Last week, we went to the Royal Easter Show at Olympic Park in Sydney. I’ve never been to a county fair or such like before and, I must say, it was a lot of fun.
It’s a really well organised affair and despite the large numbers of people, it never really felt over-crowded. Public transport to and from the venue was included in the ticket, which was a nice touch. Extra shuttles were laid on from central station and exiting the train at Olympic Park with the crowd, I felt like I got a glimpse of the excitement and atmosphere that must have been present when arriving for the Olympics itself.
We didn’t really know what to expect, so we didn’t plan our day as such and mostly just mooched about. There were some events in the main arena as well as a couple of other venues within the Olympic Park. We did not see much but did catch some of the wood chopping, which was interesting and rather crazy. These guys have some very shiny axes and sure can chop wood!
Just before lunch we saw part of the “300mm underhand” competition, in which the competitors stand atop the block to be chopped and then hack down into it. A few well-aimed hefty blows chops out one side before the competitors turn around and chop out the other side to split the log. It’s all over in a few seconds.
Good as the wood chopping was, one of the main motivations for attending the Show was the Arts & Crafts section. My wife knits and knew several people with entries in different knit-craft competition categories, including some winners. Not being so into fashion, my favourites were probably the knitted toys and creative knitting, including a Dr Who and Tardis and South Park nativity scene.
The creativity was not limited to knitted items, of course. Lots of other handicrafts were on display. I particularly enjoyed the cake decorating competition entries, which were simply sublime and incredibly imaginative. These alone were probably worth the entry money.
Something else that really impressed me was the breadth and depth of the agricultural displays geared towards children, which were engaging, entertaining and educational in equal measure. These included cow milking, sheep shearing and a small animal barn in which goats and chickens etc. were roaming free and could be fed with hay that was on sale by the cup.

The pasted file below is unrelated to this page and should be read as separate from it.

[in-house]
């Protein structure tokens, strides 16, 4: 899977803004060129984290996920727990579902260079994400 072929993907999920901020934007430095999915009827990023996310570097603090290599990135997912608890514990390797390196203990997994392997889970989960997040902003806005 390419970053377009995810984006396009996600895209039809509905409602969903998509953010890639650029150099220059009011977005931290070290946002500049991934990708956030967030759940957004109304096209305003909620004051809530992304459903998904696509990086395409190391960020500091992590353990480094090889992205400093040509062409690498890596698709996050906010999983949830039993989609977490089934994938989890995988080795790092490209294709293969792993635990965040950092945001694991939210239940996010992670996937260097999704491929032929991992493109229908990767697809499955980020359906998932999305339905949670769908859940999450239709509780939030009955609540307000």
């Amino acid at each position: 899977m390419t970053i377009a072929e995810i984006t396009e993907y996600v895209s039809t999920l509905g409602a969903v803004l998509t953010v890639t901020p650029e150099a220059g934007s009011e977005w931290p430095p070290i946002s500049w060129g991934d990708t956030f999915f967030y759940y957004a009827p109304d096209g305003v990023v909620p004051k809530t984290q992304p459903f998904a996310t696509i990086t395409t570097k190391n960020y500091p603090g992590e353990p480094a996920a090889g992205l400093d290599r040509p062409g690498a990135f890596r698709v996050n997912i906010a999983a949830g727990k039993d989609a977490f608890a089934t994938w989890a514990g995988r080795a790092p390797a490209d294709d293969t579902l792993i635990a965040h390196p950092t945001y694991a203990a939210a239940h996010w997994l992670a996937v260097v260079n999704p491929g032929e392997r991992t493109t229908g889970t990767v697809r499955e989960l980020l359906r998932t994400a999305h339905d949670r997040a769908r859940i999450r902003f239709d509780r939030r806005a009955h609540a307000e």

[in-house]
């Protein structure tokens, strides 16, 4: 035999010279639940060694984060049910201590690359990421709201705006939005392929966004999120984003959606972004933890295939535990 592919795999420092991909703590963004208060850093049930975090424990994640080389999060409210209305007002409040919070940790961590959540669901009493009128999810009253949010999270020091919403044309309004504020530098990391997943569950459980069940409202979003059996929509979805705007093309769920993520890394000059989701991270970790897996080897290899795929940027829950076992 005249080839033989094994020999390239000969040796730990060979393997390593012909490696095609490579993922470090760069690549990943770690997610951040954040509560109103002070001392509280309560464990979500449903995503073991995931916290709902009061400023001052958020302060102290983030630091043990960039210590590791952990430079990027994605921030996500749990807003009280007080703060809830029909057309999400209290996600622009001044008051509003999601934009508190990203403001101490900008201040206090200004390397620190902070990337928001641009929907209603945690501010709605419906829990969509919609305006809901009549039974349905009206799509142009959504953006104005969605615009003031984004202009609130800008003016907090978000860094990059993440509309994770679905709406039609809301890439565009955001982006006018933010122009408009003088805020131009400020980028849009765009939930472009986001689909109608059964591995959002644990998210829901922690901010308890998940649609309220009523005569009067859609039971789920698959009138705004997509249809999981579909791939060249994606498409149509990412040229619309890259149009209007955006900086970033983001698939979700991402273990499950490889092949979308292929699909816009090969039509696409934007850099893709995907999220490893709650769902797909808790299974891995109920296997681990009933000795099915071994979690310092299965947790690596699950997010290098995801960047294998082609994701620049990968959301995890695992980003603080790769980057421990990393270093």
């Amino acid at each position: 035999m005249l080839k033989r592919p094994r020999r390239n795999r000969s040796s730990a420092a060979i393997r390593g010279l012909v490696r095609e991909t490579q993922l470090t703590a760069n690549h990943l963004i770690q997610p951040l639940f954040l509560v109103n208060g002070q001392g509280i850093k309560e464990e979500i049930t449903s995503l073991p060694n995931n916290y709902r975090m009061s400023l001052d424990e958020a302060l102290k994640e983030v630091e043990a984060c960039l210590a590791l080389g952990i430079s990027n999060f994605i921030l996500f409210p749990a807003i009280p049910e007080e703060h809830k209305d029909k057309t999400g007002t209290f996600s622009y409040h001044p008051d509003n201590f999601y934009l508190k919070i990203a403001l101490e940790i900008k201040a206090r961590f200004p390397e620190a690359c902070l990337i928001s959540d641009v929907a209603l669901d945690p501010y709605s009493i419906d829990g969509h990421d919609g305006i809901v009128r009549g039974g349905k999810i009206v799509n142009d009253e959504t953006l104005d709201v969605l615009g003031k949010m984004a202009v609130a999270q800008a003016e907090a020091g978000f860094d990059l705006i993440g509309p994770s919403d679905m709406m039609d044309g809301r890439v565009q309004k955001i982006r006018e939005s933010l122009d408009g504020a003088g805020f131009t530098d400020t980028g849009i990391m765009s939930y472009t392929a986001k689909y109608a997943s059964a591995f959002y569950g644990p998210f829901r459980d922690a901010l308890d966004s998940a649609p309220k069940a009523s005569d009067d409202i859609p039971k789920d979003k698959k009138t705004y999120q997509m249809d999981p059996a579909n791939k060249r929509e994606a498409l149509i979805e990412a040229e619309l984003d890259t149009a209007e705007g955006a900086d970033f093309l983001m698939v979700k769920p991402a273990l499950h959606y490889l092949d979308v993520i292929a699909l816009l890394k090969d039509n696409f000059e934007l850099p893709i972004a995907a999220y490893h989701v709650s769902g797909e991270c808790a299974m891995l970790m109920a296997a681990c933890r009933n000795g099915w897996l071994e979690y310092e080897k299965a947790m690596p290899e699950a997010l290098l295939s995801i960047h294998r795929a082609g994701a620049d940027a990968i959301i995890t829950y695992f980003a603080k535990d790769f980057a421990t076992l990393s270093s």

After checking these out, and some of the “best of breed” animal competitions, we visited the Woolworths fresh food dome. Unfortunately, we has already had lunch at this point - if we go again next year then we will definitely look to eat here instead of the many fast food options available.
The Food Dome was also the home of the impressive agricultural district displays:
Climbing up the walls of the Woolworths Fresh Food Dome, the District Exhibits are one of the Show’s iconic displays, featuring creative and artistic installations assembled from outstanding quality grain, wool, fruit and vegetables. Each display consists of more than 10,000 pieces of the best quality fresh produce from five agricultural districts throughout NSW and South East Queensland.
Following the bad bush fires this year, there were a couple of poignant displays, including one that featured an aerial firefighting helicopter and several fire engines. The size of some of the produce was also extremely impressive!
All in all, it was a really fun day and highly recommended, whether you have kids or not. Well worth the $38.50. It’s on until Wednesday, so if you live in/near Sydney, there’s still time!